Respect for Higher Authority
As stated, in this week’s parsha the Torah refers to the commandment to have reverence for a parent. Among other things, this commandment is meant to instill within us respect for a Higher authority. G‑d is not visible to us so a child would be hard-pressed to grasp the notion of His authority without which no society can escape the ravages of anarchy. To inculcate the notion of authority, G‑d gave us parents, who along with teachers and other authority figures, serve as models for the ultimate Authority, G‑d. 
Shabbos observance, where every detail of our behavior is regulated, makes us more conscientious and aware of our obligations; it cultivates within us a profound respect for G‑d. And if Shabbos is when we are invited into G‑d’s space, as discussed earlier, one is surely most attuned to obeying the king when one is in the king’s own palace, sitting at his table.
In our parsha this week, the Torah reorders the presentation and cites the need for reverence for parents before the need to observe Shabbos. As physical beings, we are better suited to appreciate the role of authority when it is vested in tangible and visible human beings—our parents. Shabbos, by contrast, requires much contemplation and reflection to be aware of our presence in G‑d’s space.
Thus, one might be tempted to conclude that respect for a parent—the model for authority that leads to reverence for G‑d, the ultimate Authority—takes precedence over the Shabbos. If the goal is respect for a higher authority then one might erroneously conclude that it makes more sense to let our filial duty override the observance of Shabbos.
However logical this conclusion may sound, the Torah dismisses this thought by juxtaposing the two commandments to instruct us that as important as it is for us to respect our parents, we may not allow that respect to get in the way of our other obligations to G‑d.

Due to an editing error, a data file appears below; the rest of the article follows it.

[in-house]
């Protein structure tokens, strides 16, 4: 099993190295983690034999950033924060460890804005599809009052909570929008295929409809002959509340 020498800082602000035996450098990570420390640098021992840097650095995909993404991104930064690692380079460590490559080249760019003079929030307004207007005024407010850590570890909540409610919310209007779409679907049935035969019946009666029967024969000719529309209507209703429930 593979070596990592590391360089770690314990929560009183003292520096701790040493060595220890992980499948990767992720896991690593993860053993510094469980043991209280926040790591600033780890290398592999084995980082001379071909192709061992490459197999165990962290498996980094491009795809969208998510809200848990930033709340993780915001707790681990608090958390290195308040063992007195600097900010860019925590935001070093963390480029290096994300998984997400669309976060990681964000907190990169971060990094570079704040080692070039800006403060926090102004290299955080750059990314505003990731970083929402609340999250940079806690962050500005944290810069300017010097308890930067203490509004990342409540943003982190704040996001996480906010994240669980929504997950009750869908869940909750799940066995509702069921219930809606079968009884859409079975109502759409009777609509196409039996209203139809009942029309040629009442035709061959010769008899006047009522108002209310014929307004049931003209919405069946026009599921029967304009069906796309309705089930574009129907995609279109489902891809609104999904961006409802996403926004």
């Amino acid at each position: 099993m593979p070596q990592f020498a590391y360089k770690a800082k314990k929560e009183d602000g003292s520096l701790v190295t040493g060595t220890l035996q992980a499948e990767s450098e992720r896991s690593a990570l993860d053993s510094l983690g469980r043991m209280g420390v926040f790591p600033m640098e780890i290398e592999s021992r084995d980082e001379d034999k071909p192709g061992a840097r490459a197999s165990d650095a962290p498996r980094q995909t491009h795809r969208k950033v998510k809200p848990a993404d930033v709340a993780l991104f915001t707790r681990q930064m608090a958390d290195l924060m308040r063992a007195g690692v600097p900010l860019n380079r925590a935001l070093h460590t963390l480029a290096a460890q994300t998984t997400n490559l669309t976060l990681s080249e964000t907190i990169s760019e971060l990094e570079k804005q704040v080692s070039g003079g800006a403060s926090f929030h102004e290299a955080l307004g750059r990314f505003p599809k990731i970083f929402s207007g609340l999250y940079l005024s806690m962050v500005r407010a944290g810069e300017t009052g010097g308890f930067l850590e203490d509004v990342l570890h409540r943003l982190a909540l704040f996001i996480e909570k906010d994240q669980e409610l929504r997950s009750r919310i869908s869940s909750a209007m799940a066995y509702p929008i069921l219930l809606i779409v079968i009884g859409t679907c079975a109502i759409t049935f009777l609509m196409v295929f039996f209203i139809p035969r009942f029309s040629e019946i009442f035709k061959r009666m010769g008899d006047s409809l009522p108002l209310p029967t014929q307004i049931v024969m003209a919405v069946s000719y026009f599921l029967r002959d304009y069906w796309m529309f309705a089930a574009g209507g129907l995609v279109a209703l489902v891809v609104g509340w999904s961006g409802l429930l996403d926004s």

The rationale for this conclusion is hinted in the next few words of the foregoing verse: “I am G‑d your G‑d.” Rashi points out that the phrase was intended to explain why one must not follow the instructions of a parent when it is in conflict with the Torah: “You and your father are obliged to honor Me.” In other worlds, how could a father’s will override G‑d’s will when the father is also obliged to follow G‑d’s will?
Honor in Reverse
As is often the case, another question can be raised here. Rashi’s wording appears problematic. Rashi uses the word “honor”: “You and your father are obliged to honor Me.” If the issue is that the parental authority is subordinate to Divine authority Rashi should have stated: “Your parents are also obliged to revere Me.” Why bring in the notion of honor when it is not the subject mentioned here?
One may base an answer to this question on a teaching of the Rebbe.  He observed that this law, that one may not listen to a parent’s instruction to violate a commandment, is, ironically, codified in the laws of honoring parents. This suggests that when we do not follow our parents’ will to break the law, we actually honor them. When a child behaves improperly it can reflect on the parents and bring them dishonor, particularly if the child behaves badly at the behest of the parents. Conversely, when a child does the right thing, it brings honor to the parents.
We can now understand why Rashi refers to the parents’ obligation to honor G‑d too. It suggests that it brings honor to G‑d when the child does what’s right and, therefore, also honors the parents. In effect, doing the right thing does not demonstrate disregard for the parents; on the contrary, it brings them honor.
The Test of Leadership
This notion, that we may never infringe on G‑d’s will even for the sake of respecting another human, is what makes our belief in our leaders, particularly Moshiach the ultimate leader, unique. Our respect for them is exclusively due to their commitment to the will of G‑d. If a leader, even a prophet, were to command us to stray one iota from Torah, we would know that it is our duty to reject his command. The leader is no less duty bound to honor G‑d in the way G‑d asked for us to honor Him.
Thus, our test for Moshiach will not be his ability to perform miracles. Rather, the test is whether he is totally committed to every detail and nuance of Torah. And to the extent that we follow G‑d’s will at his behest, we bring honor to him.
Moshiach Matters
In the present, the Torah is garbed in narratives - the story of Laban [Jacob's father-in-law], the story of Bilam [the non-Jewish prophet], and the like. In the time to come, however, it will become apparent how these stories in fact speak of G‑d, of the building of the supernal world.
(Keter Shem Tov)